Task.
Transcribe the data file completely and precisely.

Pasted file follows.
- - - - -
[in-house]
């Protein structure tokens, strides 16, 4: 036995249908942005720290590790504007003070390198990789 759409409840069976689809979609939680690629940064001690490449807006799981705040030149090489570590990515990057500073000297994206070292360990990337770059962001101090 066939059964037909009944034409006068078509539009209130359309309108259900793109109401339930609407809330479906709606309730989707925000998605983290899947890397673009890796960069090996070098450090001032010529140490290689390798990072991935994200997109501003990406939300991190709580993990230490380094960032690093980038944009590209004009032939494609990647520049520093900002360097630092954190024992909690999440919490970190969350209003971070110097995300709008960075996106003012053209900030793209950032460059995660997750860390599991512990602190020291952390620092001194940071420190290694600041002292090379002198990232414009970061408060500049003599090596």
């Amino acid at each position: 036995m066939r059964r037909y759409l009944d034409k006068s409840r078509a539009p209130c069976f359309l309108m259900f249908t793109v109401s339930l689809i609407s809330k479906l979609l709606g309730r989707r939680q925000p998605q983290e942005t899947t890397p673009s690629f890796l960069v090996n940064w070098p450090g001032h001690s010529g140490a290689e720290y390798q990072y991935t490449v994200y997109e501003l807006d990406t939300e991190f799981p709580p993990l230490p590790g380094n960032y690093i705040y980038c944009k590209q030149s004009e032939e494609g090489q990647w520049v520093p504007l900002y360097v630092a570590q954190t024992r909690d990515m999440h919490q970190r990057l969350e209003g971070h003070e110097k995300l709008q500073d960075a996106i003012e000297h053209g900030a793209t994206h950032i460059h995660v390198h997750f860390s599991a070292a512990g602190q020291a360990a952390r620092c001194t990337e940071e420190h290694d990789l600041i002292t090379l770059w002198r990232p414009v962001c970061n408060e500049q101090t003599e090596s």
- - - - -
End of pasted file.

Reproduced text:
[in-house]
């Protein structure tokens, strides 16, 4: 036995249908942005720290590790504007003070390198990789 759409409840069976689809979609939680690629940064001690490449807006799981705040030149090489570590990515990057500073000297994206070292360990990337770059962001101090 066939059964037909009944034409006068078509539009209130359309309108259900793109109401339930609407809330479906709606309730989707925000998605983290899947890397673009890796960069090996070098450090001032010529140490290689390798990072991935994200997109501003990406939300991190709580993990230490380094960032690093980038944009590209004009032939494609990647520049520093900002360097630092954190024992909690999440919490970190969350209003971070110097995300709008960075996106003012053209900030793209950032460059995660997750860390599991512990602190020291952390620092001194940071420190290694600041002292090379002198990232414009970061408060500049003599090596």
């Amino acid at each position: 036995m066939r059964r037909y759409l009944d034409k006068s409840r078509a539009p209130c069976f359309l309108m259900f249908t793109v109401s339930l689809i609407s809330k479906l979609l709606g309730r989707r939680q925000p998605q983290e942005t899947t890397p673009s690629f890796l960069v090996n940064w070098p450090g001032h001690s010529g140490a290689e720290y390798q990072y991935t490449v994200y997109e501003l807006d990406t939300e991190f799981p709580p993990l230490p590790g380094n960032y690093i705040y980038c944009k590209q030149s004009e032939e494609g090489q990647w520049v520093p504007l900002y360097v630092a570590q954190t024992r909690d990515m999440h919490q970190r990057l969350e209003g971070h003070e110097k995300l709008q500073d960075a996106i003012e000297h053209g900030a793209t994206h950032i460059h995660v390198h997750f860390s599991a070292a512990g602190q020291a360990a952390r620092c001194t990337e940071e420190h290694d990789l600041i002292t090379l770059w002198r990232p414009v962001c970061n408060e500049q101090t003599e090596s």